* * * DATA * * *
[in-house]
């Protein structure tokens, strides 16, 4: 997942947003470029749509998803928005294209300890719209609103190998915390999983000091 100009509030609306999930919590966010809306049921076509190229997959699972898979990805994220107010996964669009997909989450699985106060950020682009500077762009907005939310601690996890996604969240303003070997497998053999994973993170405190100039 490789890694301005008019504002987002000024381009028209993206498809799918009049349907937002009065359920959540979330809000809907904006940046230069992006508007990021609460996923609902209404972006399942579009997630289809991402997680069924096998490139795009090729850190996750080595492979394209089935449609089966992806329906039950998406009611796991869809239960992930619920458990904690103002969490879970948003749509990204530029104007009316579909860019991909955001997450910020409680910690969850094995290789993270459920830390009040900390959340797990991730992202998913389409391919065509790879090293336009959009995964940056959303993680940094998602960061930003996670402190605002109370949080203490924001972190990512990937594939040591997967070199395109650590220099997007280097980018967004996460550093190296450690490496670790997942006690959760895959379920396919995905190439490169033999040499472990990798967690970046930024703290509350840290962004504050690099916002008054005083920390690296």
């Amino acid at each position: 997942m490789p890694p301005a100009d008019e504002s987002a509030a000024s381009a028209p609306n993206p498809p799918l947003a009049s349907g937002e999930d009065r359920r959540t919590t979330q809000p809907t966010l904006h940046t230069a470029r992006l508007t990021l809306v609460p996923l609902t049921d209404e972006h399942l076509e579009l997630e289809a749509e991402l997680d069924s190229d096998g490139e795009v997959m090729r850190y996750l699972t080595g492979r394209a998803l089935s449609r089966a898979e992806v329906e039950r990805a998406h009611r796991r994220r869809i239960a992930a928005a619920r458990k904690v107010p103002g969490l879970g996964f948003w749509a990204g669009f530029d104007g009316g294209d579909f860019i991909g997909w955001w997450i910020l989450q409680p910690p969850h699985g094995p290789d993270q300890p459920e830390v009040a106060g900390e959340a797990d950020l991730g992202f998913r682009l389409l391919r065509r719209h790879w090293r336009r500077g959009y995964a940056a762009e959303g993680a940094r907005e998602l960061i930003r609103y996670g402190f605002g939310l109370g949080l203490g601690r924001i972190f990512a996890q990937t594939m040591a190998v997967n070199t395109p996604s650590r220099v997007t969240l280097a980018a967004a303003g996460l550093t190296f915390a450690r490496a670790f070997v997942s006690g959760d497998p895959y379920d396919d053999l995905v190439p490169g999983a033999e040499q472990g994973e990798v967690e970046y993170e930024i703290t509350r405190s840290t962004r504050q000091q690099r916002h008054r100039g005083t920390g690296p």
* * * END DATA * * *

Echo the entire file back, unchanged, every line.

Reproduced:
[in-house]
């Protein structure tokens, strides 16, 4: 997942947003470029749509998803928005294209300890719209609103190998915390999983000091 100009509030609306999930919590966010809306049921076509190229997959699972898979990805994220107010996964669009997909989450699985106060950020682009500077762009907005939310601690996890996604969240303003070997497998053999994973993170405190100039 490789890694301005008019504002987002000024381009028209993206498809799918009049349907937002009065359920959540979330809000809907904006940046230069992006508007990021609460996923609902209404972006399942579009997630289809991402997680069924096998490139795009090729850190996750080595492979394209089935449609089966992806329906039950998406009611796991869809239960992930619920458990904690103002969490879970948003749509990204530029104007009316579909860019991909955001997450910020409680910690969850094995290789993270459920830390009040900390959340797990991730992202998913389409391919065509790879090293336009959009995964940056959303993680940094998602960061930003996670402190605002109370949080203490924001972190990512990937594939040591997967070199395109650590220099997007280097980018967004996460550093190296450690490496670790997942006690959760895959379920396919995905190439490169033999040499472990990798967690970046930024703290509350840290962004504050690099916002008054005083920390690296």
């Amino acid at each position: 997942m490789p890694p301005a100009d008019e504002s987002a509030a000024s381009a028209p609306n993206p498809p799918l947003a009049s349907g937002e999930d009065r359920r959540t919590t979330q809000p809907t966010l904006h940046t230069a470029r992006l508007t990021l809306v609460p996923l609902t049921d209404e972006h399942l076509e579009l997630e289809a749509e991402l997680d069924s190229d096998g490139e795009v997959m090729r850190y996750l699972t080595g492979r394209a998803l089935s449609r089966a898979e992806v329906e039950r990805a998406h009611r796991r994220r869809i239960a992930a928005a619920r458990k904690v107010p103002g969490l879970g996964f948003w749509a990204g669009f530029d104007g009316g294209d579909f860019i991909g997909w955001w997450i910020l989450q409680p910690p969850h699985g094995p290789d993270q300890p459920e830390v009040a106060g900390e959340a797990d950020l991730g992202f998913r682009l389409l391919r065509r719209h790879w090293r336009r500077g959009y995964a940056a762009e959303g993680a940094r907005e998602l960061i930003r609103y996670g402190f605002g939310l109370g949080l203490g601690r924001i972190f990512a996890q990937t594939m040591a190998v997967n070199t395109p996604s650590r220099v997007t969240l280097a980018a967004a303003g996460l550093t190296f915390a450690r490496a670790f070997v997942s006690g959760d497998p895959y379920d396919d053999l995905v190439p490169g999983a033999e040499q472990g994973e990798v967690e970046y993170e930024i703290t509350r405190s840290t962004r504050q000091q690099r916002h008054r100039g005083t920390g690296p």